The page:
Tabula Rasa and Human Nature

Duschinsky, Robbie (2012) Tabula Rasa and Human Nature. Philosophy, 87 (04). pp. 509-529. ISSN 0031-8191

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It is widely believed that the philosophical concept of 'tabula rasa' originates with Locke's Essay Concerning Human Understanding and refers to a state in which a child is as formless as a blank slate. Given that both these beliefs are entirely false, this article will examine why they have endured from the eighteenth century to the present. Attending to the history of philosophy, psychology, psychiatry and feminist scholarship it will be shown how the image of the tabula rasa has been used to signify an originary state of formlessness, against which discourses on the true nature of the human being can differentiate their position. The tabula rasa has operated less as a substantive position than as a whipping post. However, it will be noted that innovations in psychological theory over the past decade have begun to undermine such narratives by rendering unintelligible the idea of an 'originary' state of human nature.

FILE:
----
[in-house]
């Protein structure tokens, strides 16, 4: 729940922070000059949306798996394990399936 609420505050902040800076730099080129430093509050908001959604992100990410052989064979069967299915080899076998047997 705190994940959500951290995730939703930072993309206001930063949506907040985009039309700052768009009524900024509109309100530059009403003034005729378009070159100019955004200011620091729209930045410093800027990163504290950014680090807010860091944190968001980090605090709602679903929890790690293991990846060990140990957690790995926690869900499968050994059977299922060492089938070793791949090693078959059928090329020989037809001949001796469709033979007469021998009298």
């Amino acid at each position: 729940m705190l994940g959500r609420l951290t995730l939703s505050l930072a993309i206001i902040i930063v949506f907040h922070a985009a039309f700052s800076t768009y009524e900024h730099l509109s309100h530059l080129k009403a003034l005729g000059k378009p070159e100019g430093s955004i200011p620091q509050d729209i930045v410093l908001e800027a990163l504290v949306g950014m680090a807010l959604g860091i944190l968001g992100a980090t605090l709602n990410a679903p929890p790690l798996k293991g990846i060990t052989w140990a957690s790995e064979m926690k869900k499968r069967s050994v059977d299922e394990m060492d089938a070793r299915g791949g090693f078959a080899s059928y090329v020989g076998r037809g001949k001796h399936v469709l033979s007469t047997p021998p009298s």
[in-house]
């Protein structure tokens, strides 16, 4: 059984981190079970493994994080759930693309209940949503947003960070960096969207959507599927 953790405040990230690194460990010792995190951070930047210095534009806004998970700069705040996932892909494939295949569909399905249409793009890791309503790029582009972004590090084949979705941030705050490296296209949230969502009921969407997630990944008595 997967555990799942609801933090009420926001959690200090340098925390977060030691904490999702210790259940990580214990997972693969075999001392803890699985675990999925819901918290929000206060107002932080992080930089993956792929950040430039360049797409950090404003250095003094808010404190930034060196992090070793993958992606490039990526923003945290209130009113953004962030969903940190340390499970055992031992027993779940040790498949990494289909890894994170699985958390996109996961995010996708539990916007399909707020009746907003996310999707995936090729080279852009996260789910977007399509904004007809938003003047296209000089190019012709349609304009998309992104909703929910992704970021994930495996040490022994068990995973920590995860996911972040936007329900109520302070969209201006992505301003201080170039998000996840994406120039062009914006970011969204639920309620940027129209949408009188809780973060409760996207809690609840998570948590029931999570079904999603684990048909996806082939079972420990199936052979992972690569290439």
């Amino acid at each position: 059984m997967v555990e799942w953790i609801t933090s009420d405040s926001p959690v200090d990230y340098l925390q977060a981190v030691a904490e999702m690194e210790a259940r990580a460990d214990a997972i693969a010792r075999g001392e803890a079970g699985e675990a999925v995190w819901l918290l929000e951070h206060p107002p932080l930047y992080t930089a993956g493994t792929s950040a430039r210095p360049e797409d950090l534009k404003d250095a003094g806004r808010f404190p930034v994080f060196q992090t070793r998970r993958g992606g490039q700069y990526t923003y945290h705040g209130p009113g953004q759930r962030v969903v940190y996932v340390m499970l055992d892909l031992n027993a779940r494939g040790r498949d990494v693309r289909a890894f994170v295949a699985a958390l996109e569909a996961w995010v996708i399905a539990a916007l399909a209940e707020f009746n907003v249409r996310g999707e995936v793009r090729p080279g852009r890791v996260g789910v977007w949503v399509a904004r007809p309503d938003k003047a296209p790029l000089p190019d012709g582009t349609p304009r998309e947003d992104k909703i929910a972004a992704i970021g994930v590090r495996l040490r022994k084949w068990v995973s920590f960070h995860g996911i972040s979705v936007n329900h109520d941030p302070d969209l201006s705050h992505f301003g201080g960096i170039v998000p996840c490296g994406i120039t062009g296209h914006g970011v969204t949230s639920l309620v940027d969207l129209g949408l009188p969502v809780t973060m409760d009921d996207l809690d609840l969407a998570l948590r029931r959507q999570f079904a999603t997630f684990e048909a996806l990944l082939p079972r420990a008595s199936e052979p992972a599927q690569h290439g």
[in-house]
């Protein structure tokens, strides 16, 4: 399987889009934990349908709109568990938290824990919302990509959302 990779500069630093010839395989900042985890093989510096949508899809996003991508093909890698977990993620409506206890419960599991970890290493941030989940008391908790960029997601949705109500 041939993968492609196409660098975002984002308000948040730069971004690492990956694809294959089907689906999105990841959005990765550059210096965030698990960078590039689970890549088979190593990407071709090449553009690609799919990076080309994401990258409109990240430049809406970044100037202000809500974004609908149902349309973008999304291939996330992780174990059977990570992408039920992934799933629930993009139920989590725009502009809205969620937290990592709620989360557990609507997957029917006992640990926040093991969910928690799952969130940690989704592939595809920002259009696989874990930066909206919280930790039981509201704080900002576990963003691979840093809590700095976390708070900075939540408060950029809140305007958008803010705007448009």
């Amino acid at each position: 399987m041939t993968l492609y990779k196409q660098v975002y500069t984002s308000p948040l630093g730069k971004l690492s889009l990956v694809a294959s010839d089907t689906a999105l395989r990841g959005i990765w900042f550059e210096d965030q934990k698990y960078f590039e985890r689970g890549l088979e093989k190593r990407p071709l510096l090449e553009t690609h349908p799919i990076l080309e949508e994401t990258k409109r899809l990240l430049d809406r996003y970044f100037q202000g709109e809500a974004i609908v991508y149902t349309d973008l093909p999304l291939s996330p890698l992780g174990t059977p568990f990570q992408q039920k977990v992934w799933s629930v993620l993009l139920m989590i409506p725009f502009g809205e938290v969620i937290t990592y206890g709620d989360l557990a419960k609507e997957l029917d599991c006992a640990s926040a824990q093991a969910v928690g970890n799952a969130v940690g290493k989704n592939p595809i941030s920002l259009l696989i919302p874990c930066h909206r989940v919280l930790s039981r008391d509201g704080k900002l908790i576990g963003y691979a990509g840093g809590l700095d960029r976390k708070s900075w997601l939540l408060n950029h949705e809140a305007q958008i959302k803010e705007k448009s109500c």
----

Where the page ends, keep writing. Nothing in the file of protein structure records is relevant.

Item Type: Article
Subjects: L400 Social Policy
V500 Philosophy
Department: Faculties > Health and Life Sciences > Social Work, Education and Community Wellbeing
Depositing User: Ellen Cole
Date Deposited: 29 Nov 2012 16:25
Last Modified: 17 Dec 2023 13:47

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